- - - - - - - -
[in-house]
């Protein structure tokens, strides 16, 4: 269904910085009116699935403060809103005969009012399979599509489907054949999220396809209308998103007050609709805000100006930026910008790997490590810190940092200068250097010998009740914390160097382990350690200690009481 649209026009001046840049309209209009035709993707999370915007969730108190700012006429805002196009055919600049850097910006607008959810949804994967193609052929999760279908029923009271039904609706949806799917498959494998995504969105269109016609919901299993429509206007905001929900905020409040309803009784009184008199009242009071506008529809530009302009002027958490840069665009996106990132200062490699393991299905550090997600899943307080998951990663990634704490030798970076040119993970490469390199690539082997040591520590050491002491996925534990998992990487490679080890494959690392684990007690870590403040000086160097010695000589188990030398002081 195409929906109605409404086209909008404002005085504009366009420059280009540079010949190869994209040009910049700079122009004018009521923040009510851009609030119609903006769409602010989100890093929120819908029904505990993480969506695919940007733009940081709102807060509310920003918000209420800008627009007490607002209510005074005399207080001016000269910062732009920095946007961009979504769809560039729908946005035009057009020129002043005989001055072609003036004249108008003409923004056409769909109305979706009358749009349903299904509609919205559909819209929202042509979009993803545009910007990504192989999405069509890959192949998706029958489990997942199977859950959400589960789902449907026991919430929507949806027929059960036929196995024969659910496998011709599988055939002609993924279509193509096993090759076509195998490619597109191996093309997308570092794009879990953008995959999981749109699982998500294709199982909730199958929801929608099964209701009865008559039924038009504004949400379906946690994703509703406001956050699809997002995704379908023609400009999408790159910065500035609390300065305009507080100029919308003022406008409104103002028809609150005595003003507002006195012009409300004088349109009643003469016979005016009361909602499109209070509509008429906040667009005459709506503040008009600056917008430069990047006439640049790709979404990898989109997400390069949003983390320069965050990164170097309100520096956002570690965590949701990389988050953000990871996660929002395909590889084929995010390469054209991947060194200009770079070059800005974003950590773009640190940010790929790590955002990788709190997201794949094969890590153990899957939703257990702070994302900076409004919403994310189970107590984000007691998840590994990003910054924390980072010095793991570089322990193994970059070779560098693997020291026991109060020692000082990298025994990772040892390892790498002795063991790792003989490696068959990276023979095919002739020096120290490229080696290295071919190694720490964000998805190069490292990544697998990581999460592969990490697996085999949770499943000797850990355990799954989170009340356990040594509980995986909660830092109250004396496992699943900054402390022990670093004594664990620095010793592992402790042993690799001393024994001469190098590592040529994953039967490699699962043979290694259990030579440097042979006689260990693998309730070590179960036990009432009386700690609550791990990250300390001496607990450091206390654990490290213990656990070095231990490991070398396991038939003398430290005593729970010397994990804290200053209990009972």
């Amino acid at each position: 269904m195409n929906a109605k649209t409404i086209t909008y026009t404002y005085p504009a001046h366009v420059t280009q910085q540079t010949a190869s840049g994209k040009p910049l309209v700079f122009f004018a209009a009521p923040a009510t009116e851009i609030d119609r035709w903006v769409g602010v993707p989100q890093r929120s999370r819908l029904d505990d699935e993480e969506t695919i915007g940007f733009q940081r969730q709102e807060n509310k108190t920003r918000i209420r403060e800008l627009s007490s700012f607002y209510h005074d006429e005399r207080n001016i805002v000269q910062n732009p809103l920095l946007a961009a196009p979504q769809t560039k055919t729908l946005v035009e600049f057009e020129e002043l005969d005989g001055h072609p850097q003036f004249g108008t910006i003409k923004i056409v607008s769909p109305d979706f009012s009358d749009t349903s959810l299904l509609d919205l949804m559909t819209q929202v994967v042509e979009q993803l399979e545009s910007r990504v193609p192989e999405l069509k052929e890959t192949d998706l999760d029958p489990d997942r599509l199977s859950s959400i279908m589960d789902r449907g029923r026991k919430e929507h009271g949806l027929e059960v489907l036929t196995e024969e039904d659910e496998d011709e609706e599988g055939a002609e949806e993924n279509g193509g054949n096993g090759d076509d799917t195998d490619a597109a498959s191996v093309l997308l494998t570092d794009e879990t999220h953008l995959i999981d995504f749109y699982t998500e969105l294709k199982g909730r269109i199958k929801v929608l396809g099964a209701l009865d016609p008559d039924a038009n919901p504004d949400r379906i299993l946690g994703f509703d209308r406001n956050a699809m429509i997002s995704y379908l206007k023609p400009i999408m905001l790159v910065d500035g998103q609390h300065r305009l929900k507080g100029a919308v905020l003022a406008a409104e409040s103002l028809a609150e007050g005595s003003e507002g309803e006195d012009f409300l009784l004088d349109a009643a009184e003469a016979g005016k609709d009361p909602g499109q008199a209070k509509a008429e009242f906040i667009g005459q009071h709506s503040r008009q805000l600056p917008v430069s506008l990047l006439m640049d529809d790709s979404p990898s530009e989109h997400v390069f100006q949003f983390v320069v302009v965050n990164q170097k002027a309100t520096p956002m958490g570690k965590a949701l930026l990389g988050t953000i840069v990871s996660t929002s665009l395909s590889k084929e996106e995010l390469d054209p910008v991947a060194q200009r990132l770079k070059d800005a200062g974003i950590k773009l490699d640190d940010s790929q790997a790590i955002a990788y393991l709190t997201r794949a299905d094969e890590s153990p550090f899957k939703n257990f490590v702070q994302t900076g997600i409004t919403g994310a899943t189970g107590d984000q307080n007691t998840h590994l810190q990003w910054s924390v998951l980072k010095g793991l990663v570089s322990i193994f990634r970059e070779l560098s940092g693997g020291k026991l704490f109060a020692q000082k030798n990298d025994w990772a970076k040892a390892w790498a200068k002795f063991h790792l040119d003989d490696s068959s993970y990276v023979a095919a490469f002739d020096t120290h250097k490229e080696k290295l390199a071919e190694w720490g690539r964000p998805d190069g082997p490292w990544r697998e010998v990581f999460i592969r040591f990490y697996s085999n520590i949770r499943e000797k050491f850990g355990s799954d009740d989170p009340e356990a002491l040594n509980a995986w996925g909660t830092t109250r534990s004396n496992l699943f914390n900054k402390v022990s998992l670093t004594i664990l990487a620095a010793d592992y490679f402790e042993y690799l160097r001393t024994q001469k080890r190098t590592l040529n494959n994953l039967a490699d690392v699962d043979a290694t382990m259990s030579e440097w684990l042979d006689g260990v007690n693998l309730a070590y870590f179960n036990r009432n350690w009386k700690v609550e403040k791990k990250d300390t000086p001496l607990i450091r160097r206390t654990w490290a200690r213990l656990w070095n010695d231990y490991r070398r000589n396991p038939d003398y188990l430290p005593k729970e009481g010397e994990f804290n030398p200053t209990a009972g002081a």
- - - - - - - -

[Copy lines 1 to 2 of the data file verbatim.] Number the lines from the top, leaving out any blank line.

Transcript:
[in-house]
């Protein structure tokens, strides 16, 4: 269904910085009116699935403060809103005969009012399979599509489907054949999220396809209308998103007050609709805000100006930026910008790997490590810190940092200068250097010998009740914390160097382990350690200690009481 649209026009001046840049309209209009035709993707999370915007969730108190700012006429805002196009055919600049850097910006607008959810949804994967193609052929999760279908029923009271039904609706949806799917498959494998995504969105269109016609919901299993429509206007905001929900905020409040309803009784009184008199009242009071506008529809530009302009002027958490840069665009996106990132200062490699393991299905550090997600899943307080998951990663990634704490030798970076040119993970490469390199690539082997040591520590050491002491996925534990998992990487490679080890494959690392684990007690870590403040000086160097010695000589188990030398002081 195409929906109605409404086209909008404002005085504009366009420059280009540079010949190869994209040009910049700079122009004018009521923040009510851009609030119609903006769409602010989100890093929120819908029904505990993480969506695919940007733009940081709102807060509310920003918000209420800008627009007490607002209510005074005399207080001016000269910062732009920095946007961009979504769809560039729908946005035009057009020129002043005989001055072609003036004249108008003409923004056409769909109305979706009358749009349903299904509609919205559909819209929202042509979009993803545009910007990504192989999405069509890959192949998706029958489990997942199977859950959400589960789902449907026991919430929507949806027929059960036929196995024969659910496998011709599988055939002609993924279509193509096993090759076509195998490619597109191996093309997308570092794009879990953008995959999981749109699982998500294709199982909730199958929801929608099964209701009865008559039924038009504004949400379906946690994703509703406001956050699809997002995704379908023609400009999408790159910065500035609390300065305009507080100029919308003022406008409104103002028809609150005595003003507002006195012009409300004088349109009643003469016979005016009361909602499109209070509509008429906040667009005459709506503040008009600056917008430069990047006439640049790709979404990898989109997400390069949003983390320069965050990164170097309100520096956002570690965590949701990389988050953000990871996660929002395909590889084929995010390469054209991947060194200009770079070059800005974003950590773009640190940010790929790590955002990788709190997201794949094969890590153990899957939703257990702070994302900076409004919403994310189970107590984000007691998840590994990003910054924390980072010095793991570089322990193994970059070779560098693997020291026991109060020692000082990298025994990772040892390892790498002795063991790792003989490696068959990276023979095919002739020096120290490229080696290295071919190694720490964000998805190069490292990544697998990581999460592969990490697996085999949770499943000797850990355990799954989170009340356990040594509980995986909660830092109250004396496992699943900054402390022990670093004594664990620095010793592992402790042993690799001393024994001469190098590592040529994953039967490699699962043979290694259990030579440097042979006689260990693998309730070590179960036990009432009386700690609550791990990250300390001496607990450091206390654990490290213990656990070095231990490991070398396991038939003398430290005593729970010397994990804290200053209990009972």